Twelve monotonicity conditions arising from algorithms for equilibrium problems

Giancarlo Bigi and Mauro Passacantando


Many mathematical models (including optimization, multiobjective optimization, variational inequalities, fixed point and complementarity problems, Nash equilibria in noncooperative games and inverse optimization) can be formulated in the same format, namely the (abstract) equilibrium problem (shortly EP). This general format clearly stems from variational inequalities, and solution methods for (EP) generally extend those originally designed for optimization or variational inequalities exploiting the underlying common structure.
Algorithms for (EP) can be roughly divided into a few classes: fixed point, extragradient, convex feasibility and descent methods, which generally require the solution of a sequence of (convex) optimization problems, and proximal pointand Tikhonov-Browder regularization methods, which generally require the solution of a sequence of equilibrium problems with better properties than the given one. Almost all these methods share a common feature: convergence is guaranteed under suitable monotonicity assumptions on the equilibrium bifunction. This is not really surprising as the monotonicity of the operator is a crucial assumption in the algorithms for variational inequalities. Indeed, in equilibrium problems monotonicity plays a role which is similar to convexity in optimization. For instance, stationarity points of gap and D-gap functions for (EP) are actually global minima if appropriate monotonicity conditions hold.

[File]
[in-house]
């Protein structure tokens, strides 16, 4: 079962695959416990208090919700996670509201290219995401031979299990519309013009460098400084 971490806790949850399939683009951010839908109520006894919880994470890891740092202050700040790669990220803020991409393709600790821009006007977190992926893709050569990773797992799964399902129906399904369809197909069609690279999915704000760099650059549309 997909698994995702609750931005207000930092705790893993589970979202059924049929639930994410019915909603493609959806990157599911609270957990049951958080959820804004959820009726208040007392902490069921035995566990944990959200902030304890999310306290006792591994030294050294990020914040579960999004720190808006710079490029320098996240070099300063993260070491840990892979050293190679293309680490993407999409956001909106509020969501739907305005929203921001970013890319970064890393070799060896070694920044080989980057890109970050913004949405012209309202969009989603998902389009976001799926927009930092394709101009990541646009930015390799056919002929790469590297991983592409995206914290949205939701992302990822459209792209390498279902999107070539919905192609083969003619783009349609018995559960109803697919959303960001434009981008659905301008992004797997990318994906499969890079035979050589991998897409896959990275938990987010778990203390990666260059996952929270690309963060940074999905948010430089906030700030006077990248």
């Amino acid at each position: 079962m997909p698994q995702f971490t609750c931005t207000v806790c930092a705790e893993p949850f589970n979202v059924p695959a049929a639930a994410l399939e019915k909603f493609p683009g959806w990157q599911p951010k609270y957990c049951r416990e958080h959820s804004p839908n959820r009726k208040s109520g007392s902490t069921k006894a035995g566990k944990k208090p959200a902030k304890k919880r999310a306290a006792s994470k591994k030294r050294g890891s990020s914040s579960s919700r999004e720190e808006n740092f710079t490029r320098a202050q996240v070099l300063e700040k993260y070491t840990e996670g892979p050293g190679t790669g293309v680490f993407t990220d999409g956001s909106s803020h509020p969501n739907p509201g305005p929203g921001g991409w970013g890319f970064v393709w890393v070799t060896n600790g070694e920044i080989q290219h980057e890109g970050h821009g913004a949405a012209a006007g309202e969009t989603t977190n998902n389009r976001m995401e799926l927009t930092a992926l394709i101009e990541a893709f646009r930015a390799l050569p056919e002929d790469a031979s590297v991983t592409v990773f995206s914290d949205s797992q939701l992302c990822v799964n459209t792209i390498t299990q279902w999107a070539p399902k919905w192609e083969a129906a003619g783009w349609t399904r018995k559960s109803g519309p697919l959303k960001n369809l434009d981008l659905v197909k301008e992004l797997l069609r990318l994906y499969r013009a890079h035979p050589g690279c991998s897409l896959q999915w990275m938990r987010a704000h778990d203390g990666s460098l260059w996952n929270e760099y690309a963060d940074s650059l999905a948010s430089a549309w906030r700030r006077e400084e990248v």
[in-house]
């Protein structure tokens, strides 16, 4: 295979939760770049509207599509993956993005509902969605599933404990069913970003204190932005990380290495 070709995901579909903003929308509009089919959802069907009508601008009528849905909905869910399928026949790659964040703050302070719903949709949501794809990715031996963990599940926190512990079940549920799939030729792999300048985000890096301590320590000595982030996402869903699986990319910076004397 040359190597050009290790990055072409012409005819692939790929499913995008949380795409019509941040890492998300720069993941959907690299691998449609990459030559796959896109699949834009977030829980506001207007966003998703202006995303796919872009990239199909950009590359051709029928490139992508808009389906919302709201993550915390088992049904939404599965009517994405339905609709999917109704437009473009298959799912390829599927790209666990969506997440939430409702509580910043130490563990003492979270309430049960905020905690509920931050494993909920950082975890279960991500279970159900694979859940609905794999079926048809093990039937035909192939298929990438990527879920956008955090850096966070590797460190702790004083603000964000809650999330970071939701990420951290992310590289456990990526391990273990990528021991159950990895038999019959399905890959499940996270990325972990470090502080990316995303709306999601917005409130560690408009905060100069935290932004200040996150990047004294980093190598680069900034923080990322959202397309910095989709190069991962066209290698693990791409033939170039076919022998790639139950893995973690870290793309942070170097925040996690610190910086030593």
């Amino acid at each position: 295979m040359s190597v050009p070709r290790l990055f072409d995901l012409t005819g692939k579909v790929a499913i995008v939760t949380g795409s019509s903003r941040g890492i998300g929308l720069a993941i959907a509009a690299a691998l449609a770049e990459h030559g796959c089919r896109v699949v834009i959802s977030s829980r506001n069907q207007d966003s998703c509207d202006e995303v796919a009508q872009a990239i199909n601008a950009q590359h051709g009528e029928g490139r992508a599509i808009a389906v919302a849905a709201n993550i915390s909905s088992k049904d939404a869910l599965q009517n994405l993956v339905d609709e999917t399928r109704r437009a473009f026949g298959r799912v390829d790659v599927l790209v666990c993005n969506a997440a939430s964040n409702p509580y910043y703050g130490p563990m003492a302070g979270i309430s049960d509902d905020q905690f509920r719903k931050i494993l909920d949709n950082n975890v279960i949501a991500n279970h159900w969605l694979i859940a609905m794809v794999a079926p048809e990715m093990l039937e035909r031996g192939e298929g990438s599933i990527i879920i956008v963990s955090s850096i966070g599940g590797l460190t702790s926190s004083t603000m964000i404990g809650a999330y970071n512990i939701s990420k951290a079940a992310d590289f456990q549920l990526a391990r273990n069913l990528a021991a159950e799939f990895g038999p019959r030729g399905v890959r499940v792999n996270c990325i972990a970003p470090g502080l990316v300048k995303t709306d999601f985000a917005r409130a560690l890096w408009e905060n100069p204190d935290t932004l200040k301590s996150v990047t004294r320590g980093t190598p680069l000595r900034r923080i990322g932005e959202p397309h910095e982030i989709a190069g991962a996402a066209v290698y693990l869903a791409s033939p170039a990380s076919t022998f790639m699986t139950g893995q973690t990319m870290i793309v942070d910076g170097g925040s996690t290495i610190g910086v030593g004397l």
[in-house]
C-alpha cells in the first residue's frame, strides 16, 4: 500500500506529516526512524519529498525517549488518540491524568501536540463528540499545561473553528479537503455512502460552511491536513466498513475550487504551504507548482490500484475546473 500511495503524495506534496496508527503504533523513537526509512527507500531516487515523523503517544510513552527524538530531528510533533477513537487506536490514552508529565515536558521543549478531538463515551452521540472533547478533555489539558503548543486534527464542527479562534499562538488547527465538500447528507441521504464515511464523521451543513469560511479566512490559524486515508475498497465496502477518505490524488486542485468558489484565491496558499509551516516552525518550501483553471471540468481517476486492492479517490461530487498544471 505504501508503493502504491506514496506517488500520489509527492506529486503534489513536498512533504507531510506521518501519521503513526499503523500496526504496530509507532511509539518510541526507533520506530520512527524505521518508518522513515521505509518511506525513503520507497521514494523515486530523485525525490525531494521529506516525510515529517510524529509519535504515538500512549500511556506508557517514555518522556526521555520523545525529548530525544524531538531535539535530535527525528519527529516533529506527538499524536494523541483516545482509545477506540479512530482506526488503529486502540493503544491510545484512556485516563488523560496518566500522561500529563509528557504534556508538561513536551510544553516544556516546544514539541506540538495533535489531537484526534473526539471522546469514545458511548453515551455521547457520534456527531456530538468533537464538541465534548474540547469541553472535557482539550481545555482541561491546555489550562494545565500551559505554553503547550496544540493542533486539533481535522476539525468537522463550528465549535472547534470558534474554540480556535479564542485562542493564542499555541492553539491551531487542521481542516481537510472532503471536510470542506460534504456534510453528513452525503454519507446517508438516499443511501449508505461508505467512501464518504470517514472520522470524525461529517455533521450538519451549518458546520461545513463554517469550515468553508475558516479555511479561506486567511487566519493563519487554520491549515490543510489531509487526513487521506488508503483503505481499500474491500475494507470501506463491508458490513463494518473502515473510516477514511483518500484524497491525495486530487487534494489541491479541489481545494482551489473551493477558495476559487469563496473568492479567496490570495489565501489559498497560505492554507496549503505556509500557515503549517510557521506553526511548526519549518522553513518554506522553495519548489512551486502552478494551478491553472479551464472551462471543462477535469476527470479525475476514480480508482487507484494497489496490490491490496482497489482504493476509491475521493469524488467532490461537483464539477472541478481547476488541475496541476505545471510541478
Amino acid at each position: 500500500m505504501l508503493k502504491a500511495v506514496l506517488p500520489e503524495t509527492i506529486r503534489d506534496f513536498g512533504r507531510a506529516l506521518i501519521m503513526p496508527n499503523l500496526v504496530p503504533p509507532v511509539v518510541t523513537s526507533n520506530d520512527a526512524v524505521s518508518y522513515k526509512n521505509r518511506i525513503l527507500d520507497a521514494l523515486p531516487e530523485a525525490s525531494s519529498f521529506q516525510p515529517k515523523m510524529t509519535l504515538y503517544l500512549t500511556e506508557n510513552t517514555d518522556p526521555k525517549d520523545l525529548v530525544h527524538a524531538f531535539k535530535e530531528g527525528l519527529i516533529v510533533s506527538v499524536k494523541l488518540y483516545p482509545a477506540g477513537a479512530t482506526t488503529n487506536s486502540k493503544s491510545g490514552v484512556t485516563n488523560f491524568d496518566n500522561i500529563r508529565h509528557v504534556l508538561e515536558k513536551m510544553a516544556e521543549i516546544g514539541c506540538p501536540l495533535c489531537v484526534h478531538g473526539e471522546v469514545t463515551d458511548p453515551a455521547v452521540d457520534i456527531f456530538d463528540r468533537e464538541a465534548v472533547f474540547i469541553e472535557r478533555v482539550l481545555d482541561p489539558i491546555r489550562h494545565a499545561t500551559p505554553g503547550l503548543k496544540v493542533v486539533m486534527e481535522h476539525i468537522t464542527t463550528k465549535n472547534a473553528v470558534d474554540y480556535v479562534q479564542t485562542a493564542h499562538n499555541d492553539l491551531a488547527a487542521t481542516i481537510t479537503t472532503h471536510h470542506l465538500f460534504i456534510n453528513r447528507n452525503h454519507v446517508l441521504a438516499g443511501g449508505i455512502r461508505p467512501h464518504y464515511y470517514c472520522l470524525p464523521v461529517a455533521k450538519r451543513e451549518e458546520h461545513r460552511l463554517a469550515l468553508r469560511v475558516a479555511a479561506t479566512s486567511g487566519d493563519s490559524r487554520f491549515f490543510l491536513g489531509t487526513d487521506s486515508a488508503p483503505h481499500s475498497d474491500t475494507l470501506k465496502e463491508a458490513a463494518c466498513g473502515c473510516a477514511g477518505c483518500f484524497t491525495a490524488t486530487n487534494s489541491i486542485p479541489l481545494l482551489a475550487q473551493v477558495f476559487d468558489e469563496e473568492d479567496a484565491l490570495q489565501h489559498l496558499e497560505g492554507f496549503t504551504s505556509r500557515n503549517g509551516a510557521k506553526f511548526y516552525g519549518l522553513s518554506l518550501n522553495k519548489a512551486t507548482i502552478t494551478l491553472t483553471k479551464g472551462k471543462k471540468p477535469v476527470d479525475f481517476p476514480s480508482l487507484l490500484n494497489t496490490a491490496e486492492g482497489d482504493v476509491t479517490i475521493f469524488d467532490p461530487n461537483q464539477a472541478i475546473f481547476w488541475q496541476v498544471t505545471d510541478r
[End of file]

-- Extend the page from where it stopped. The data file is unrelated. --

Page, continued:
Several definitions of monotonicity for bifunctions have been introduced. Anyway, to the best of our knowledge, a thorough study of their relations has never been carried out. Therefore, the paper aims at analysing all the relationships between those monotonicity conditions which are relevant in the algorithms for (EP). Twelve different conditions have been identified and they are briefly recalled in Section 2, while Section 3 provides a full picture of the relationships between them. Finally, the analysis is further detailed in Section 4 for two particular cases: variational inequalities and the so-called linear equilibrium problems, which include also Nash equilibrium problems with quadratic payoffs.

The original paper is available at A Technical Report version is available here.

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